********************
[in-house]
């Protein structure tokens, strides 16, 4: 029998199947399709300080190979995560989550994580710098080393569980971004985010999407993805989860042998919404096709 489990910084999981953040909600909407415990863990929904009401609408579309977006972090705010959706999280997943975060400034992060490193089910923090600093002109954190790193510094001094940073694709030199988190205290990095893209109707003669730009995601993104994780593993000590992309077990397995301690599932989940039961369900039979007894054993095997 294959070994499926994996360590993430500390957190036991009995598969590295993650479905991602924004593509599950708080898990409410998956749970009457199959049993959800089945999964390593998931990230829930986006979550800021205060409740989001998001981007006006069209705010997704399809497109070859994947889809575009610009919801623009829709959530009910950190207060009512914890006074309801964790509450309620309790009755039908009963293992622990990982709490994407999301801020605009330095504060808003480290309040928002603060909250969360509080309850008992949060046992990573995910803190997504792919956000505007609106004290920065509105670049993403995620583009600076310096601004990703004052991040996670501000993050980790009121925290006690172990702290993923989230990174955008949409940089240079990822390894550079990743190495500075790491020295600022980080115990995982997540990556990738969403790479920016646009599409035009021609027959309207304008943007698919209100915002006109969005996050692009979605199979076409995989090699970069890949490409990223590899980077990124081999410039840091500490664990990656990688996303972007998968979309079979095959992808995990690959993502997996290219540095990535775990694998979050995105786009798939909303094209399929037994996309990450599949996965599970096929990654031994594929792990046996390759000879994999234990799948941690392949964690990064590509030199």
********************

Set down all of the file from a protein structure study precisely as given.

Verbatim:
[in-house]
């Protein structure tokens, strides 16, 4: 029998199947399709300080190979995560989550994580710098080393569980971004985010999407993805989860042998919404096709 489990910084999981953040909600909407415990863990929904009401609408579309977006972090705010959706999280997943975060400034992060490193089910923090600093002109954190790193510094001094940073694709030199988190205290990095893209109707003669730009995601993104994780593993000590992309077990397995301690599932989940039961369900039979007894054993095997 294959070994499926994996360590993430500390957190036991009995598969590295993650479905991602924004593509599950708080898990409410998956749970009457199959049993959800089945999964390593998931990230829930986006979550800021205060409740989001998001981007006006069209705010997704399809497109070859994947889809575009610009919801623009829709959530009910950190207060009512914890006074309801964790509450309620309790009755039908009963293992622990990982709490994407999301801020605009330095504060808003480290309040928002603060909250969360509080309850008992949060046992990573995910803190997504792919956000505007609106004290920065509105670049993403995620583009600076310096601004990703004052991040996670501000993050980790009121925290006690172990702290993923989230990174955008949409940089240079990822390894550079990743190495500075790491020295600022980080115990995982997540990556990738969403790479920016646009599409035009021609027959309207304008943007698919209100915002006109969005996050692009979605199979076409995989090699970069890949490409990223590899980077990124081999410039840091500490664990990656990688996303972007998968979309079979095959992808995990690959993502997996290219540095990535775990694998979050995105786009798939909303094209399929037994996309990450599949996965599970096929990654031994594929792990046996390759000879994999234990799948941690392949964690990064590509030199």